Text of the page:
6 On Your Side: Consumer Confidence, Why You Should Eat Before a Work Out

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(ABC 6 News) – Whether you’re a daily exerciser, an elite athlete, or a weekend warrior, getting the right nutrition is key. But maybe you’re wondering about the age-old question: Should you eat before or after exercise? And what should you eat? In your 6 On Your Side: Consumer Confidence Report, we break down how to fuel your body to get the most from your workouts.

Sarah Stockwell, 48, works out for up to an hour, 5 to 6 days a week. She does it to feel strong physically and mentally.

“I run once a week. I also do a power yoga class for about an hour once a week. I swim. I like to do everything once a week,” Stockwell said. “I honestly feel better if I get outside and move without anything sitting in my stomach.”

But Consumer Reports Health Editor Kevin Loria says she might want to consider at least a small snack before heading out on such an ambitious workout.

“Yes, eating a big meal right before isn’t a good idea, but if it’s been more than a couple of hours, a small snack about an hour before exercise can give you energy,” Loria said.

A good rule of thumb is to aim for 20 to 30 grams of carbs and 5 to 10 grams of protein, like a banana with peanut butter, a hard-boiled egg with toast, or string cheese and a granola bar.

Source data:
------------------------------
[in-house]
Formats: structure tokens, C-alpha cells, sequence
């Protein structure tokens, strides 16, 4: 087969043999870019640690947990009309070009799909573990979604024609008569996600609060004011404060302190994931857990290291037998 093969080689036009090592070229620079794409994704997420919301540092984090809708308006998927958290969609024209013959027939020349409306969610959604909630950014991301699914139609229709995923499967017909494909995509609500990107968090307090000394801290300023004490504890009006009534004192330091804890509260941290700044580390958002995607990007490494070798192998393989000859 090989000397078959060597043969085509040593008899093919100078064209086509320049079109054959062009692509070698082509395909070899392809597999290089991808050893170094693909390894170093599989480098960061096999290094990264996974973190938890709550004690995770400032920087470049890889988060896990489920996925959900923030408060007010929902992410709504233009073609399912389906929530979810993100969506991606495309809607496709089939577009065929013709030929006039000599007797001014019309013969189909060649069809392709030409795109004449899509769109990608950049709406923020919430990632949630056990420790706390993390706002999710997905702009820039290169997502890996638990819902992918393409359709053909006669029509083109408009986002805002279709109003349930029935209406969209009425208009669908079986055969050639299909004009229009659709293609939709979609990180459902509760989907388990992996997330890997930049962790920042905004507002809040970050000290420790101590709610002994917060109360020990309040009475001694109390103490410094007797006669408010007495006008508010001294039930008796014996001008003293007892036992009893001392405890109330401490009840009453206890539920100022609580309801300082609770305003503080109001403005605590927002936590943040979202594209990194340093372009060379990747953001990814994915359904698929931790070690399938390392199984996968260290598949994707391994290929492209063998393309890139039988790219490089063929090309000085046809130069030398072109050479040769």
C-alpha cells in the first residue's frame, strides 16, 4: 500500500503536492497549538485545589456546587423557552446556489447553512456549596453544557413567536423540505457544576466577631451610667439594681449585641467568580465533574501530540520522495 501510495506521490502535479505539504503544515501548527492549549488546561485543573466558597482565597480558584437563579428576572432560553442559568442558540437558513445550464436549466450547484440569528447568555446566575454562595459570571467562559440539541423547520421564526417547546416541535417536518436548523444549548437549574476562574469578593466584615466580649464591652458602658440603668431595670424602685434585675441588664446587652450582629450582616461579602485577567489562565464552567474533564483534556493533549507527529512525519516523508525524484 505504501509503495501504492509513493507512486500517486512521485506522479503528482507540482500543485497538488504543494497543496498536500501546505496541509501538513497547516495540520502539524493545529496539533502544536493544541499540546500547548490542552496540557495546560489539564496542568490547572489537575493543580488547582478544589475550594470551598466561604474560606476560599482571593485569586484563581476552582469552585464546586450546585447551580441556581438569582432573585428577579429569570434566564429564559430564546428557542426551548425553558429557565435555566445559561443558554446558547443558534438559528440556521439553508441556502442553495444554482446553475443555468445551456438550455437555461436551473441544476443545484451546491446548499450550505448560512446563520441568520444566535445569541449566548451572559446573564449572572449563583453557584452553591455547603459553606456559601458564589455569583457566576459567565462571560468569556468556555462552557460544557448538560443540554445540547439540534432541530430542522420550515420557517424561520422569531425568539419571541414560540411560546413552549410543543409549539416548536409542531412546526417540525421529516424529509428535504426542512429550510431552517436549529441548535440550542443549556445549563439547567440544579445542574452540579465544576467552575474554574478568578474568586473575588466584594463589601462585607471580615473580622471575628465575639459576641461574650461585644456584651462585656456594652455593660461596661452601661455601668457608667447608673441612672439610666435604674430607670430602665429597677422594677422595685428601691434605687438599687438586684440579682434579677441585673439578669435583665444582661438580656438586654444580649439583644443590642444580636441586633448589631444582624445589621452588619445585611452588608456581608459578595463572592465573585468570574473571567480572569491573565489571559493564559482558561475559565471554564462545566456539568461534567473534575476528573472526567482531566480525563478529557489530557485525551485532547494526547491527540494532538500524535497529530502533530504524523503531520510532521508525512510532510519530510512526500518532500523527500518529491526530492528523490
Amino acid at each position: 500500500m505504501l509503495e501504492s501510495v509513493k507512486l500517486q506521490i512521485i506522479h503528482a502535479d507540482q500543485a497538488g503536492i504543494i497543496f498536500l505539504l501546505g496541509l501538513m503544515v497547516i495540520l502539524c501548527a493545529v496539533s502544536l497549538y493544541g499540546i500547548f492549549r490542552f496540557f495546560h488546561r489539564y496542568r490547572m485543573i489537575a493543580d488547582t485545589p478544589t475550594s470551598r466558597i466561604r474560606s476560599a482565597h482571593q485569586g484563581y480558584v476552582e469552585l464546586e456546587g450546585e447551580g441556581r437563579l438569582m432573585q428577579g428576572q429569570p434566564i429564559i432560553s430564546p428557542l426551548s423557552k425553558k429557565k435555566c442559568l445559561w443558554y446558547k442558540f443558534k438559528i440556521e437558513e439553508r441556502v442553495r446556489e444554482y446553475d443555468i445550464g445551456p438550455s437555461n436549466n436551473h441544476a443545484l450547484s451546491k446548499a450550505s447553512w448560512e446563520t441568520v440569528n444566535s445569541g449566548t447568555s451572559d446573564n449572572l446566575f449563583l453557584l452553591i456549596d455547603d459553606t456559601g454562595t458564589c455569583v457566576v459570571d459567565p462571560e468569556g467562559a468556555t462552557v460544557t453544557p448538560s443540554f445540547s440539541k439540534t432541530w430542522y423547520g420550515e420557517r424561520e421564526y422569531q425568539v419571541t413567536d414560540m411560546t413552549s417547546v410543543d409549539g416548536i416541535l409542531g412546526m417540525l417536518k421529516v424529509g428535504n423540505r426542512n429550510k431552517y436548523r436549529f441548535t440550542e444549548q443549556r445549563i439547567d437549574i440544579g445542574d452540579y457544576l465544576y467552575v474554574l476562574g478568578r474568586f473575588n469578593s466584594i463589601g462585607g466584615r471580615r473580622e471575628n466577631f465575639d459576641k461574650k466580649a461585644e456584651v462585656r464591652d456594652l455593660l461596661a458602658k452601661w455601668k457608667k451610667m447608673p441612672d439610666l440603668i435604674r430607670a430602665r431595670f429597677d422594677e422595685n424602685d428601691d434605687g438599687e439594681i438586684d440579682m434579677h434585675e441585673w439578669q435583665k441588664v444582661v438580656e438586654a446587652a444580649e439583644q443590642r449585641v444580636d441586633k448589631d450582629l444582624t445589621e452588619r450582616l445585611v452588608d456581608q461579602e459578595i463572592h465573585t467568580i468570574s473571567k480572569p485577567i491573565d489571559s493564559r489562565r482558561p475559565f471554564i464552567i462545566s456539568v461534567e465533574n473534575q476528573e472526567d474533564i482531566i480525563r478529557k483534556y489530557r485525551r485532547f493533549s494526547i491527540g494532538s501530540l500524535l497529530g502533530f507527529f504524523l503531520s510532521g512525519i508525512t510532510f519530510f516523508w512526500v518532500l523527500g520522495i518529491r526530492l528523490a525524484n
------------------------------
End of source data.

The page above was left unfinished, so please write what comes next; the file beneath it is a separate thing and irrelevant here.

High-fat or high-fiber foods could take longer to digest, so best to stay away.

Also, eating AFTER exercise is a must. That’s when the body’s cells are primed to absorb carbs and protein. Sarah has her breakfast a half-hour after her ride.

“After long, intense workouts, your body may start using muscle for fuel – causing muscle loss. Eating within 40 minutes after cardio or strength training restores fuel stores and supports muscle recovery,” Loria said.

Many nutritionists recommend your post-workout meal should have a 2-to-1 carb-to-protein ratio to restore the energy you burned, like Sarah who has yogurt, granola, seeds, and fruit.

And always drink enough fluid before, during, and after your workout – at least 17 to 20 ounces of water 2 hours before and even more if it’s very hot outside, and another 7 to 10 ounces for every 10 to 20 minutes of exercise.

Along with drinking water, loading up on fruits and vegetables with high water content, like melons, cabbage, and apples, can also help you stay hydrated!